An article from the Cathedral Times
by Dean Sam Candler
There comes a point in the new year, sometimes after intentional resistance, that one begins to think about “New Year’s Resolutions.” Some of us meet that challenge with eagerness every January; we delight in setting forth our good intentions and hopes for the new year, even while acknowledging that we will have often forgotten the exercise by February.
Others of us enjoy resisting the tradition. Ha, we say, what is it about the mere change of a calendar year that prompts us to take on specific resolutions? Shouldn’t we be about resolving to do good things no matter what time of year it is? Thus, at New Year’s gatherings—parties or halftimes or commercials during football games—some of us want to pester each other about resolutions, and others of us haughtily discuss something else.
Maybe it is worth our pausing to consider what “resolve” can really mean. What does it mean to “resolve” something?
I remember my tenth grade chemistry class, as I spilled sodium nitrate all over myself, that to “resolve” a substance meant to separate a compound into particular elements or components. By heat or solvent, we loosened things up!
In music, to “resolve” meant to find some kind of harmonic concord after an intentional and passing dissonance. To resolve a G7 chord into a simple C major chord could be quite pleasing. My earliest jazz music lessons were about resolving the endless circle of fifths.
When I began to learn astronomy and optics, to “resolve” meant to separate or distinguish components that were adjacent to each other. I remember viewing a telescope and resolving, for the first time, the rings of Saturn. It was incredible! Even from our overly lit city, almost any set of binoculars can resolve the intricate craters on the moon. Try it! Resolving means bringing things into focus.
A “resolution” can mean the smallest interval measurable by a scientific instrument. We refer, for instance, to the resolution of our newest computer and television screens. In each new year’s buying season, for instance, we are urged to crave higher and higher resolutions! What do we see with that higher resolution? We see particulars. We see distinctions. I hope we see the world in a better and more accurate way.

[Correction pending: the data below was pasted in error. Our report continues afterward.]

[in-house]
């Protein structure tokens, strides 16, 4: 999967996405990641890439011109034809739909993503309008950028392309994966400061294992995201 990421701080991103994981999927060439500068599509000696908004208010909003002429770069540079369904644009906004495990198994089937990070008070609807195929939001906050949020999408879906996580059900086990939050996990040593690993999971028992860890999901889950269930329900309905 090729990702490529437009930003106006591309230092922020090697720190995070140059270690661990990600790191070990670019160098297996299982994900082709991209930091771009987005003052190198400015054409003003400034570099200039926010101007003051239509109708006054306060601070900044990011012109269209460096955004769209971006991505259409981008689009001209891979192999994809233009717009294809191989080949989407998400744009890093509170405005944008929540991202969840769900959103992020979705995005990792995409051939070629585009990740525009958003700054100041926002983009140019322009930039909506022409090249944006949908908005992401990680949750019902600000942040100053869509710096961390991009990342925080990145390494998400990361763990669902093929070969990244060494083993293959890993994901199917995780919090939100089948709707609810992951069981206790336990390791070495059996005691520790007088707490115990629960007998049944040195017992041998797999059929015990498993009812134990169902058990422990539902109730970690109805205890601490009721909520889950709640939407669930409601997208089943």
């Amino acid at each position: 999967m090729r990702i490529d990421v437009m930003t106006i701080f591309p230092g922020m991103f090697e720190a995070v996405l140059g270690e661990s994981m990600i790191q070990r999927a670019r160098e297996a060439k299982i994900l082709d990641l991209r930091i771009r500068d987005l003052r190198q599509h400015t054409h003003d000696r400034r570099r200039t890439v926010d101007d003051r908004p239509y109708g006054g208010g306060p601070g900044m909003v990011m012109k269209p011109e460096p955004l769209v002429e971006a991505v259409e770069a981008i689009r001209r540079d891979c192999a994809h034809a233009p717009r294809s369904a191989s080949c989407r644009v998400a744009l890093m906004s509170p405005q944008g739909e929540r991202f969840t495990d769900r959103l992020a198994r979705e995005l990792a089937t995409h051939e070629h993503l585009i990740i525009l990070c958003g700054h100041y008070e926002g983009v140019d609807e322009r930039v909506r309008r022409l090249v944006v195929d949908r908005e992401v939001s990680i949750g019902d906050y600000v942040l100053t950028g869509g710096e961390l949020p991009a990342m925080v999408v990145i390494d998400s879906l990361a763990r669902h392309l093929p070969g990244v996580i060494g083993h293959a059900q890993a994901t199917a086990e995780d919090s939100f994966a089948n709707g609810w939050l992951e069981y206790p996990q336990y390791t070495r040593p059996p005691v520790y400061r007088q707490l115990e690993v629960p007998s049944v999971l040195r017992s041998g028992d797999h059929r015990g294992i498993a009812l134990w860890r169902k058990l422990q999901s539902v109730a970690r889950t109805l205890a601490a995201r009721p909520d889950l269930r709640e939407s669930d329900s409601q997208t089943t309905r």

What does it mean to “resolve” something? It means to distinguish particulars; it means to pay close attention. Our best “resolutions” are about distinguishing and realizing carefully crafted assemblies of God’s beautiful creation. Once we have resolved objects or issues, we are set free from fog and confusion. Thus, to “resolve” something means to decide or determine an issue with confidence and clarity. To “resolve” means to be set free from doubt and uncertainty and confusing desires.
The observance of a new calendar year, or the observance of any new beginning, is a fitting time to pay attention to our inner selves and assemblies. Some of us can sure be tangled into some crazy knots this time of year! How can we loosen them and be set free? How do we resolve ourselves, focus on what is important, and move back into harmony from dissonance?
For me, the answer is the practice of prayer. Prayer is the practice of bringing the realities of our lives into focus, distinguishing what is good and desirable from what is not good and not desirable. Prayer, finally, brings into focus the love of God, that power which is able to penetrate the most complex of chemical compounds, the most dissonant of harmonies, and the most fuzzy of our confusing images. Love is the heat, the solvent, the power, which resolves our jumbled lives.
So, in this new year, I pray that we practice resolution. That we practice distinguishing between what is necessary and what is unnecessary. That we see particulars, instead of seeing just big and simplistic blobs. The world has lots of globs of stuff! Over time, our human genius has been able to resolve those globs into precise scientific tools. With the assistance of divine genius, with careful and precise love, we can also resolve the cluttered discussions and discordant songs of our own lives and communities. Our best New Year’s resolution will be love: precise love, focused love, penetrating love, resolving love. Happy New Year’s Resolutions to you!
The Very Reverend Samuel G. Candler
Dean of the Cathedral of St. Philip